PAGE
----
FIG. 3 shows transducers mounted on straight and bent pipes according to the present art;
FIG. 4 illustrates the present invention in the case of a bent pipe, which is the adding of transducers 406 between the rings of transducers; and
FIG. 5 illustrates the present invention in the case of a straight pipe, which is the adding of transducers 506 between the rings of transducers
DESCRIPTION OF EMBODIMENTS OF THE INVENTION
The invention is now explained more in detail by reference to FIG. 1.
FIG. 1 is an example block diagram of a system for monitoring wall thickness by means of ultrasonic guided waves. A control and processing unit 10 controls the measurements, which are performed at predetermined or automatically determined times. Typical intervals between measurements may be hours, days, or weeks depending on the expected rate of wall thickness loss and the application of the measurement results. For example, erosion due to sand and other particles in multiphase petroleum production flow, water cooling systems, or hydropower may in special cases lead to wall loss rates of several millimeters per hour. Internal and external corrosion of wall materials depend on chemical factors, temperature conditions, and flow properties, and may progress over months or years before any corrective action is required. Monitoring of the wall thicknesses may still be of paramount importance because loss of containment of many fluids can be catastrophic in for example petroleum production and processing and in nuclear power plants. In some cases the goal of monitoring or inspection may be to determine whether and when a section of pipe should be replaced. In other cases the results may be used to assess the efficiency of measures taken to reduce corrosion or erosion rates. The latter of these two examples may require significantly higher measurement accuracy than the former, as it may require quantification of minute changes in wall loss rates over time intervals as short as a few weeks.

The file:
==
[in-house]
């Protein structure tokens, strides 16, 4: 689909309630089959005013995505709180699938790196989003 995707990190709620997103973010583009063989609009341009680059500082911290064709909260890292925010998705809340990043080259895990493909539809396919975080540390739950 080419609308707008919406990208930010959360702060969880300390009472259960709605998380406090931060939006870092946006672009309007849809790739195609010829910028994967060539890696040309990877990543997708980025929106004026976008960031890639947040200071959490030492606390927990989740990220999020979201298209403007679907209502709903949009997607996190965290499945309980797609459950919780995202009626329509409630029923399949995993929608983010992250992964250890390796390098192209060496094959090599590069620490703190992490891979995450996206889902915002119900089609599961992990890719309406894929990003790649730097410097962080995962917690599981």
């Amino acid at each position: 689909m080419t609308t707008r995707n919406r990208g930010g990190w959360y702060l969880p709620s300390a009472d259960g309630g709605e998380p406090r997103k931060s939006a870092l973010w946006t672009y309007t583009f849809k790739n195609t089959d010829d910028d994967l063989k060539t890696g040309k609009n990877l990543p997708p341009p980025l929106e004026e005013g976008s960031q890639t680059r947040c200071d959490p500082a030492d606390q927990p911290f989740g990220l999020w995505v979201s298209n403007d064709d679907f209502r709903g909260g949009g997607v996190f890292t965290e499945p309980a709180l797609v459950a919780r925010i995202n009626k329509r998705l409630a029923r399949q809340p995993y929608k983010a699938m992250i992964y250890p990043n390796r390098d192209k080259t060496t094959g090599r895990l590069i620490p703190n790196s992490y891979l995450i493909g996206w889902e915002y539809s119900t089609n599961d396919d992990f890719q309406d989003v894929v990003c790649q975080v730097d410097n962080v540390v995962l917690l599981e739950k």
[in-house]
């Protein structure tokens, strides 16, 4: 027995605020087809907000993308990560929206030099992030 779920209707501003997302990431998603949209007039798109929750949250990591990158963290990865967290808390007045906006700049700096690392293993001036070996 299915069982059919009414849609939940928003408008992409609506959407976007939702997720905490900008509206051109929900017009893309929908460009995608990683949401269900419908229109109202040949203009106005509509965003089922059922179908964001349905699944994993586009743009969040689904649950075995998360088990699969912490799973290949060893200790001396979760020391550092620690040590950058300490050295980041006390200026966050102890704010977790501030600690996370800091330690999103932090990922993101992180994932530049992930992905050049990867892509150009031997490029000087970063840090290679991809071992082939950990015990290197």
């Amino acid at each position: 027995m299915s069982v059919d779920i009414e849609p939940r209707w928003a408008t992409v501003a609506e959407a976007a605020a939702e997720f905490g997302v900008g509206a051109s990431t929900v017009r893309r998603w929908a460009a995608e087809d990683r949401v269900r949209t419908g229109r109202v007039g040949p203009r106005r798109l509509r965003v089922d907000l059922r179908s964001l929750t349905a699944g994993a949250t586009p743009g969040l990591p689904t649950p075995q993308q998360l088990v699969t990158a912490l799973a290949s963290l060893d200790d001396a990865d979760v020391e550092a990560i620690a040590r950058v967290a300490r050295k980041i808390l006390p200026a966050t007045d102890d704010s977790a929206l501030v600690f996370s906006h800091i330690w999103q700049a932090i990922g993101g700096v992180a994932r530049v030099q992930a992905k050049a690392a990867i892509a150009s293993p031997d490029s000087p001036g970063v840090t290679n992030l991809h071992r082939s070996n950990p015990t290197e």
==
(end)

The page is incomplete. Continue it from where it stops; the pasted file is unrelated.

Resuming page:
The measurement results can optionally be made available to an operator through an operator interface 30, through which the measurement system can also be configured. The operator interface 30 may be local and/or remote. Measurement results can also optionally be communicated directly to the Control system 50 of a plant or to another electronic infrastructure.
A Transceiver 20 is controlled by the Control and processing unit 10 and connected to two or more electroacoustic Transducers 205. The transducers 205 are positioned on the exterior surface 201 of the wall 204 of a pipe 200 and are either permanently fixed, replaceable, or moveable along a trajectory on the Pipe wall surface 201. Each transducer 205 may be used for signal transmission from the Transceiver 20 into the pipe wall 204, signal reception from the pipe wall to the Transceiver, or both.
A measurement series can be said to comprise the following steps:
1. The Transceiver 20 generates an ultrasound signal and transmits it into the Pipe wall 204 by means of one Transducer 205.